Anyone who has lived in this city for a significant length of time, say two or three decades, realizes that the pace of change in its cultural and economic structure has accelerated greatly. No longer the bucolic "Athens of the Midwest" (apologies to Athens, Ohio, among others) of days of yore, Madison would seem to be ideally suited to parlay its considerable assets into a 21st-century blossoming.
But sometimes reality intervenes in the march to idyllic success. New opportunities bring new challenges - often unforeseen and resistant to solution. Such a situation is what the city now finds itself facing on two fronts, public education and economic development, as reported in our pages this week.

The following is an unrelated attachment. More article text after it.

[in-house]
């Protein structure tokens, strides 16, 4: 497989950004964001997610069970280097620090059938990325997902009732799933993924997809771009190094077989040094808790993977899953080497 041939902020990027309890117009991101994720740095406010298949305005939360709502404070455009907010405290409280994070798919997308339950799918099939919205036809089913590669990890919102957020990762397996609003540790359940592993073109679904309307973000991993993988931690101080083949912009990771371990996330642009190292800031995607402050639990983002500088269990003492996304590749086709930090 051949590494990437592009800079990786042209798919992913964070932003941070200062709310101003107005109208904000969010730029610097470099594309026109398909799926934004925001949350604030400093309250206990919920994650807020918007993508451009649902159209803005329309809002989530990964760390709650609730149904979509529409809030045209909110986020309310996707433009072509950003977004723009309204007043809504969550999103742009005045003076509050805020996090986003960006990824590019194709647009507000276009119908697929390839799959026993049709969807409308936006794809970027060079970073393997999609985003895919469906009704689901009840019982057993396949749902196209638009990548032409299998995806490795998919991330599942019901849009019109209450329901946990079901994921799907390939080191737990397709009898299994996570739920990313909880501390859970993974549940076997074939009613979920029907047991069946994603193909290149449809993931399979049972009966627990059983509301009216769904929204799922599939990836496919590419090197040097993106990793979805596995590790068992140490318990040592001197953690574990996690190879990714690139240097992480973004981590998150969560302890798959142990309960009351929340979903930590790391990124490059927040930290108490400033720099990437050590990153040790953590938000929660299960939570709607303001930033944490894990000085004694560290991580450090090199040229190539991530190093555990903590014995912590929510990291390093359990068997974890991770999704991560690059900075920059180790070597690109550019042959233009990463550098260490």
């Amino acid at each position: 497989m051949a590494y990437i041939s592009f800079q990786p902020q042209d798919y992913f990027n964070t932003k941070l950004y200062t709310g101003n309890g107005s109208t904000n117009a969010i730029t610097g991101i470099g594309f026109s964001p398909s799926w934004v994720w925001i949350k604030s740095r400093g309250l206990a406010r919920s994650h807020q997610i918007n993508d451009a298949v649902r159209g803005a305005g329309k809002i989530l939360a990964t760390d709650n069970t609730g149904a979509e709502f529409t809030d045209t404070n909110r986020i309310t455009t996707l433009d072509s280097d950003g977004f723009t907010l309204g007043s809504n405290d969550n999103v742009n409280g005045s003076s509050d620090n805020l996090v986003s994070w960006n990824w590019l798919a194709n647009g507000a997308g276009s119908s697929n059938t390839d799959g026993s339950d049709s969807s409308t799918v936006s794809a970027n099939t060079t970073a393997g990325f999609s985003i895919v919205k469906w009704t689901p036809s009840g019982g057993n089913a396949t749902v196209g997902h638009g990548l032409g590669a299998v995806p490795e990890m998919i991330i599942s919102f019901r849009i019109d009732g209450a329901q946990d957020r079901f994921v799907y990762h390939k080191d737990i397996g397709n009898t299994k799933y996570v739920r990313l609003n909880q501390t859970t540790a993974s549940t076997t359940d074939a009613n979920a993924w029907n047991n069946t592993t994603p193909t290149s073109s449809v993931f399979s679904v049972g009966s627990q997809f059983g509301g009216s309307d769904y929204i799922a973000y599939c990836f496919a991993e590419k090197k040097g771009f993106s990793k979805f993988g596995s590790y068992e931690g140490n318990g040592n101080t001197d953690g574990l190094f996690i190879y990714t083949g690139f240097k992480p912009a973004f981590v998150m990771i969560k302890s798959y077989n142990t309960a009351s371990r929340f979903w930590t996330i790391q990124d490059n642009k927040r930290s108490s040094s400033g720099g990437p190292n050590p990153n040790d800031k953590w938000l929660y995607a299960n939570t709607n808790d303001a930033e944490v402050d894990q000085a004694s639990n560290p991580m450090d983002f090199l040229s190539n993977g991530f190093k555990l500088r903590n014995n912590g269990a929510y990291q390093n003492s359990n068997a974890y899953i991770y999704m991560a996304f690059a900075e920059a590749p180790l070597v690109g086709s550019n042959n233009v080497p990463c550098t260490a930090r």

Contributor Amy Barrilleaux chronicles one of them in "Madison's Racial Divide." The chasm between Madison's minorities, primarily African Americans and Latinos, and the majority white population, is highlighted in the aftermath of successful candidate Sarah Manski's surprising abandonment of the school board race after the primary. Students of color make up an ever-growing proportion of Madison schoolchildren. Their performance, continuously referred to as the "achievement gap," has brought racial tensions to the fore following Manski's defection.
On another flank, Madison's high-tech development has hiccupped with the collapse of the long-percolating BioLink project. You'd think Madison and Dane County, given the rise in biotech startups, would have a hard-wired success in the offing, but you would be wrong. The federally backed project has been abandoned. Former Isthmus editor Marc Eisen asks around to find out why in the latest installment of his series, The New Madison Economy. What he finds out is not an encouraging tale, but it is a telling one. You've always got to keep an eye out for potholes on that highway to success.